New Defender's Study Bible Notes
3:22 as one of us. Once again there is a divine council of the Godhead, this time to decree man’s expulsion from the garden. Man’s ultimate restoration requires his full instruction in the effects of sin and separation from God.
3:22 tree of life. The delicious fruit of the tree of life had been freely available to Adam and Eve, but it was not necessary for their survival. It was only eating the fruit of the tree of knowledge of good and evil that would result in death (Genesis 2:17). The same will apply when the tree of life is planted again in the new earth. Its fruit and leaves will be freely available for food (Revelation 22:2), but it will not be necessary for survival, since there will be no more death there (Revelation 21:4). However, it did contain such wonderful health-giving ingredients that it would have enabled people to survive to tremendous ages even after sin and death entered the world, and this would have undermined God’s intended purpose for death (see note on Genesis 3:17). The words “for ever” in this verse are from the Hebrew olam, which can also legitimately be translated a “long time,” depending on context (e.g., Isaiah 42:14). It is also used for the “lasting hills” (Deuteronomy 33:15).
3:22 live for ever. The fruit of the tree of life will be freely available to all in the new earth (Revelation 2:7; 22:1-2).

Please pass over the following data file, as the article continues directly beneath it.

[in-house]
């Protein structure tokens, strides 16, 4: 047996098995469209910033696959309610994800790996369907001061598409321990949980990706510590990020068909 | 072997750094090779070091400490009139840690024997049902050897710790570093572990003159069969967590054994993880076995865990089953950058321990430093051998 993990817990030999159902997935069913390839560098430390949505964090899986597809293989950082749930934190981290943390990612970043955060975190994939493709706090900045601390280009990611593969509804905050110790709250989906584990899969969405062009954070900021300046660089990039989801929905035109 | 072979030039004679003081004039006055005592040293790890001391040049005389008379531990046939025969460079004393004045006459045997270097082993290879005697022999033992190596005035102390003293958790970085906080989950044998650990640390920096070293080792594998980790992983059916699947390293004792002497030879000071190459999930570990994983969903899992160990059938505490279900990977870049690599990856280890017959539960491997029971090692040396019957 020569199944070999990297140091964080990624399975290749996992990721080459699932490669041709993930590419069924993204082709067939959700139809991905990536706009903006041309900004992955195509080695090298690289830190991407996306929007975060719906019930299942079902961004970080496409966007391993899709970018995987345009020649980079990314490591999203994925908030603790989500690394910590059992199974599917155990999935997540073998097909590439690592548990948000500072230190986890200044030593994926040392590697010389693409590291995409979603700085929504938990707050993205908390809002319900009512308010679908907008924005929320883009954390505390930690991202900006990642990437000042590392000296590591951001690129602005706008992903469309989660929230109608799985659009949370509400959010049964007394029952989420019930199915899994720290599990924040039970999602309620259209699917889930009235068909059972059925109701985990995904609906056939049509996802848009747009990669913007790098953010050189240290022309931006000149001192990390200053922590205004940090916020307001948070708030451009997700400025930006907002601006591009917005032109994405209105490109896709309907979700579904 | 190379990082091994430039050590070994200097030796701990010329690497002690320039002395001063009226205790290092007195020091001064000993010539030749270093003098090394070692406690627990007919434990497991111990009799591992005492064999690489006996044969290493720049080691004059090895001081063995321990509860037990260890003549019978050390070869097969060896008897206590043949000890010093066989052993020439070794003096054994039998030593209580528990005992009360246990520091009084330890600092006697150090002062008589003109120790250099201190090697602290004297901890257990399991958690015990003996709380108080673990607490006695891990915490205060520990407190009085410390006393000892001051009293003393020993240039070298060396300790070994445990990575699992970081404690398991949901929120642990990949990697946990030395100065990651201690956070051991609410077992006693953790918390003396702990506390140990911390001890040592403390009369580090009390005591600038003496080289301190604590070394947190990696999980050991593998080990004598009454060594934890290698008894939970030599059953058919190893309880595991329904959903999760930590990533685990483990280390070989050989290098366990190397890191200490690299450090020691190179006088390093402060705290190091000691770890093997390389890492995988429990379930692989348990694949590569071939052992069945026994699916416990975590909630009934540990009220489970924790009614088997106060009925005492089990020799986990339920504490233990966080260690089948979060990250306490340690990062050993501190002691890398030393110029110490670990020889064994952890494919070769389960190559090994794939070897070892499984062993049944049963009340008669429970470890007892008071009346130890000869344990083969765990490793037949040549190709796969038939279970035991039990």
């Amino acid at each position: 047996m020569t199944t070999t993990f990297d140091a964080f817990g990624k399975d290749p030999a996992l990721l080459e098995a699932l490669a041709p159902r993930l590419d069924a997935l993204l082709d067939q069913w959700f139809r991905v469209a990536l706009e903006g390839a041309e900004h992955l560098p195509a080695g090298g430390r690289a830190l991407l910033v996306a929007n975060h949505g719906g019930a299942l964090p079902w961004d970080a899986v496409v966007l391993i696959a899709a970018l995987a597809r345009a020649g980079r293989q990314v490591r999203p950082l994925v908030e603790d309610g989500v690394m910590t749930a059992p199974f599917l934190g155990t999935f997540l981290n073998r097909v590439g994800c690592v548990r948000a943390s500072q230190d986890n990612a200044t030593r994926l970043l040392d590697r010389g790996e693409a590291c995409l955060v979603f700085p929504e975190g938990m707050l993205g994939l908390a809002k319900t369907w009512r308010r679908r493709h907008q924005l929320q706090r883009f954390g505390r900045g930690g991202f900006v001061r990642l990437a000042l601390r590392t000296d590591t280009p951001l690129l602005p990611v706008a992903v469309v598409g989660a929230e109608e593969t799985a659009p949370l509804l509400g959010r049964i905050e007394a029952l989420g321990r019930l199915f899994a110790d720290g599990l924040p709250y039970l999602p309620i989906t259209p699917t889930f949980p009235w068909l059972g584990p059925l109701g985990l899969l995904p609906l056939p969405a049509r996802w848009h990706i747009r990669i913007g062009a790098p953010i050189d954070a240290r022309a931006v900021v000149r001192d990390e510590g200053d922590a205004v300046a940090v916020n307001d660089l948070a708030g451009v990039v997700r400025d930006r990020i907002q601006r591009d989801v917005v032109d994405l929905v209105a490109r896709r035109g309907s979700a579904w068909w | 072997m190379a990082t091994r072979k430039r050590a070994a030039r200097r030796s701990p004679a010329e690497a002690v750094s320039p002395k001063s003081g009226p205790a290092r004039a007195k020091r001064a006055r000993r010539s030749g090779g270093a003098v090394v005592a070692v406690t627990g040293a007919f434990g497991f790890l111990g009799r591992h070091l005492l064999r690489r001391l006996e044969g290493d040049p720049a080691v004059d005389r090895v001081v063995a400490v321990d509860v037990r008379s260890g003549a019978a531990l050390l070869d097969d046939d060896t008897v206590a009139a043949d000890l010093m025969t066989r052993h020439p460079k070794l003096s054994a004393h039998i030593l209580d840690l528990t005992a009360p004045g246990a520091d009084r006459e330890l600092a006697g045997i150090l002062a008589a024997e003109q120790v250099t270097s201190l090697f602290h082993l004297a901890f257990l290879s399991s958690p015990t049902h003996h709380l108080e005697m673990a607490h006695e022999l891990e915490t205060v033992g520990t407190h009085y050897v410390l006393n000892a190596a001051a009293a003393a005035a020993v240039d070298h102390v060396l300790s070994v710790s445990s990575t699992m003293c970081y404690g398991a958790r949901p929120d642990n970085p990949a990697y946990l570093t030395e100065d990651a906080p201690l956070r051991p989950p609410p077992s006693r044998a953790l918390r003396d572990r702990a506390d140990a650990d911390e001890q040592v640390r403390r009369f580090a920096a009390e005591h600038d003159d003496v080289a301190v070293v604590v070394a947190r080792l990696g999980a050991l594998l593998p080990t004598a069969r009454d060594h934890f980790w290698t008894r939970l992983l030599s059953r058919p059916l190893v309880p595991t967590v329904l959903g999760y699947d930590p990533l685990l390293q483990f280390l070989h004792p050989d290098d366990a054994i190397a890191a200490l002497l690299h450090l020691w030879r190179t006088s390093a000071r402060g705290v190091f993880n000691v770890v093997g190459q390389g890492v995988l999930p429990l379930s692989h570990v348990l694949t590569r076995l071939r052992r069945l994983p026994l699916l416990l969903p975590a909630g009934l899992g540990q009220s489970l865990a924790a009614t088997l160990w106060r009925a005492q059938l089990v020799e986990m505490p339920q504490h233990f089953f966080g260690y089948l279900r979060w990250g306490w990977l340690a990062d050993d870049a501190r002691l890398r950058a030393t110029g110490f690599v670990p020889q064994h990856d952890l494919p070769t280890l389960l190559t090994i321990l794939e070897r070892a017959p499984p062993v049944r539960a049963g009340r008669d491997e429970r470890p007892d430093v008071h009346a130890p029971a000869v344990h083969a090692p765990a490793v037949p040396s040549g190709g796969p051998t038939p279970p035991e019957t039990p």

3:23 sent him forth. Evidently Adam and Eve were reluctant to leave their beautiful garden home and God’s personal fellowship, but it was for their own good, and God finally “drove out” those whom He loved (Genesis 3:24).
3:24 Cherubims. The cherubim are apparently the highest beings in the hierarchy of angels, always associated with the immediate presence of God (Psalm 18:10; 80:1; 99:1; Ezekiel 1:4-28; 10:1-22; Revelation 4:6-8; etc.). Satan himself had once been the “anointed cherub” on God’s holy mountain (Ezekiel 28:14). The appointment of the cherubim to keep (or “guard”) the way to the tree of life, with swordlike tongues of flame flashing around them, suggests that God’s personal presence continued to be associated with the garden and the tree. By analogy with the representations of the cherubim in the Holy of Holies in the tabernacle (Exodus 25:17-22; Hebrews 9:3-5), it may be that God continued to meet at stipulated intervals with his people at the entrance to the garden (see notes on Genesis 4:3-5).